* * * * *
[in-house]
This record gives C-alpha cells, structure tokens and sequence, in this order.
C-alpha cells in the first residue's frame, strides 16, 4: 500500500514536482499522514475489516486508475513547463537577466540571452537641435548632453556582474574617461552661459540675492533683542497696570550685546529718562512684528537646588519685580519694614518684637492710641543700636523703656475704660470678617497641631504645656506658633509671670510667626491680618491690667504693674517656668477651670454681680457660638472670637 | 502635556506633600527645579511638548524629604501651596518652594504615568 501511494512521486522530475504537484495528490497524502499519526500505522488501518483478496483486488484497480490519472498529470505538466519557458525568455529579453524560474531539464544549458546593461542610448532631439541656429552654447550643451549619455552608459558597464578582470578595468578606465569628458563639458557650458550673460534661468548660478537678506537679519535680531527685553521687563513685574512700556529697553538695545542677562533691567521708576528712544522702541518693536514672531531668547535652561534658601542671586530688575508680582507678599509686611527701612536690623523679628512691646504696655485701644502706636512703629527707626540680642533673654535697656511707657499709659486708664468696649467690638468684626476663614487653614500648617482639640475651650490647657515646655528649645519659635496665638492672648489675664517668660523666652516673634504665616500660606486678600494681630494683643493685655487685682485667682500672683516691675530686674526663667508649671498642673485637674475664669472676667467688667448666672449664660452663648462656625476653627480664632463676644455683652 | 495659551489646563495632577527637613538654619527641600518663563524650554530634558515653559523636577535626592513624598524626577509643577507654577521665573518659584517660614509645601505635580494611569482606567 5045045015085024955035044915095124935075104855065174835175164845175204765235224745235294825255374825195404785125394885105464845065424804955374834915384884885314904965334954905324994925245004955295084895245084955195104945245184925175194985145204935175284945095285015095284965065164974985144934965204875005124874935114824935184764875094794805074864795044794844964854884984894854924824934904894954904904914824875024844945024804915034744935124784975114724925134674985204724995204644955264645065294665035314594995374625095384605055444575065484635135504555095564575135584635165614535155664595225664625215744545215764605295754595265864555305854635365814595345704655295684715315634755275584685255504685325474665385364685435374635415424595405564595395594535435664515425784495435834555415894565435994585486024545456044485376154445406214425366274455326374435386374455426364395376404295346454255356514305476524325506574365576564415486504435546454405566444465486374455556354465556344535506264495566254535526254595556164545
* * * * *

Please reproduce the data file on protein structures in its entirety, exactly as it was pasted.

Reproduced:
[in-house]
This record gives C-alpha cells, structure tokens and sequence, in this order.
C-alpha cells in the first residue's frame, strides 16, 4: 500500500514536482499522514475489516486508475513547463537577466540571452537641435548632453556582474574617461552661459540675492533683542497696570550685546529718562512684528537646588519685580519694614518684637492710641543700636523703656475704660470678617497641631504645656506658633509671670510667626491680618491690667504693674517656668477651670454681680457660638472670637 | 502635556506633600527645579511638548524629604501651596518652594504615568 501511494512521486522530475504537484495528490497524502499519526500505522488501518483478496483486488484497480490519472498529470505538466519557458525568455529579453524560474531539464544549458546593461542610448532631439541656429552654447550643451549619455552608459558597464578582470578595468578606465569628458563639458557650458550673460534661468548660478537678506537679519535680531527685553521687563513685574512700556529697553538695545542677562533691567521708576528712544522702541518693536514672531531668547535652561534658601542671586530688575508680582507678599509686611527701612536690623523679628512691646504696655485701644502706636512703629527707626540680642533673654535697656511707657499709659486708664468696649467690638468684626476663614487653614500648617482639640475651650490647657515646655528649645519659635496665638492672648489675664517668660523666652516673634504665616500660606486678600494681630494683643493685655487685682485667682500672683516691675530686674526663667508649671498642673485637674475664669472676667467688667448666672449664660452663648462656625476653627480664632463676644455683652 | 495659551489646563495632577527637613538654619527641600518663563524650554530634558515653559523636577535626592513624598524626577509643577507654577521665573518659584517660614509645601505635580494611569482606567 5045045015085024955035044915095124935075104855065174835175164845175204765235224745235294825255374825195404785125394885105464845065424804955374834915384884885314904965334954905324994925245004955295084895245084955195104945245184925175194985145204935175284945095285015095284965065164974985144934965204875005124874935114824935184764875094794805074864795044794844964854884984894854924824934904894954904904914824875024844945024804915034744935124784975114724925134674985204724995204644955264645065294665035314594995374625095384605055444575065484635135504555095564575135584635165614535155664595225664625215744545215764605295754595265864555305854635365814595345704655295684715315634755275584685255504685325474665385364685435374635415424595405564595395594535435664515425784495435834555415894565435994585486024545456044485376154445406214425366274455326374435386374455426364395376404295346454255356514305476524325506574365576564415486504435546454405566444465486374455556354465556344535506264495566254535526254595556164545